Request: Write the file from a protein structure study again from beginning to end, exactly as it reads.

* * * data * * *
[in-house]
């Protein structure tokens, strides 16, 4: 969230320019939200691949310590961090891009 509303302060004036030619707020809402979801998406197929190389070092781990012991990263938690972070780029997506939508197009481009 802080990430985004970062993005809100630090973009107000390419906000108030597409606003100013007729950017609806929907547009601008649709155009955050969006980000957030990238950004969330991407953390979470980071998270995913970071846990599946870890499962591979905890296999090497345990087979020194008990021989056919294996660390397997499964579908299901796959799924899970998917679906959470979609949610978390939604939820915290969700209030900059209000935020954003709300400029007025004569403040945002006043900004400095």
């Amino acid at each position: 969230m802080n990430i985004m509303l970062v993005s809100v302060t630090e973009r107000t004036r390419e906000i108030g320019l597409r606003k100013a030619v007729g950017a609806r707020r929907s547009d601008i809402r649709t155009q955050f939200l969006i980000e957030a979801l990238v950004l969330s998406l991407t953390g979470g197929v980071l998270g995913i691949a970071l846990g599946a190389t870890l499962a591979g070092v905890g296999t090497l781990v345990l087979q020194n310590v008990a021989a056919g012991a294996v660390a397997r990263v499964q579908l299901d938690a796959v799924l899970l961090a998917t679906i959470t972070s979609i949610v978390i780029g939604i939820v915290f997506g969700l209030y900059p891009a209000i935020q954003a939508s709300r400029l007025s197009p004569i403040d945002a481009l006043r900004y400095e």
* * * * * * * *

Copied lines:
[in-house]
């Protein structure tokens, strides 16, 4: 969230320019939200691949310590961090891009 509303302060004036030619707020809402979801998406197929190389070092781990012991990263938690972070780029997506939508197009481009 802080990430985004970062993005809100630090973009107000390419906000108030597409606003100013007729950017609806929907547009601008649709155009955050969006980000957030990238950004969330991407953390979470980071998270995913970071846990599946870890499962591979905890296999090497345990087979020194008990021989056919294996660390397997499964579908299901796959799924899970998917679906959470979609949610978390939604939820915290969700209030900059209000935020954003709300400029007025004569403040945002006043900004400095």
């Amino acid at each position: 969230m802080n990430i985004m509303l970062v993005s809100v302060t630090e973009r107000t004036r390419e906000i108030g320019l597409r606003k100013a030619v007729g950017a609806r707020r929907s547009d601008i809402r649709t155009q955050f939200l969006i980000e957030a979801l990238v950004l969330s998406l991407t953390g979470g197929v980071l998270g995913i691949a970071l846990g599946a190389t870890l499962a591979g070092v905890g296999t090497l781990v345990l087979q020194n310590v008990a021989a056919g012991a294996v660390a397997r990263v499964q579908l299901d938690a796959v799924l899970l961090a998917t679906i959470t972070s979609i949610v978390i780029g939604i939820v915290f997506g969700l209030y900059p891009a209000i935020q954003a939508s709300r400029l007025s197009p004569i403040d945002a481009l006043r900004y400095e």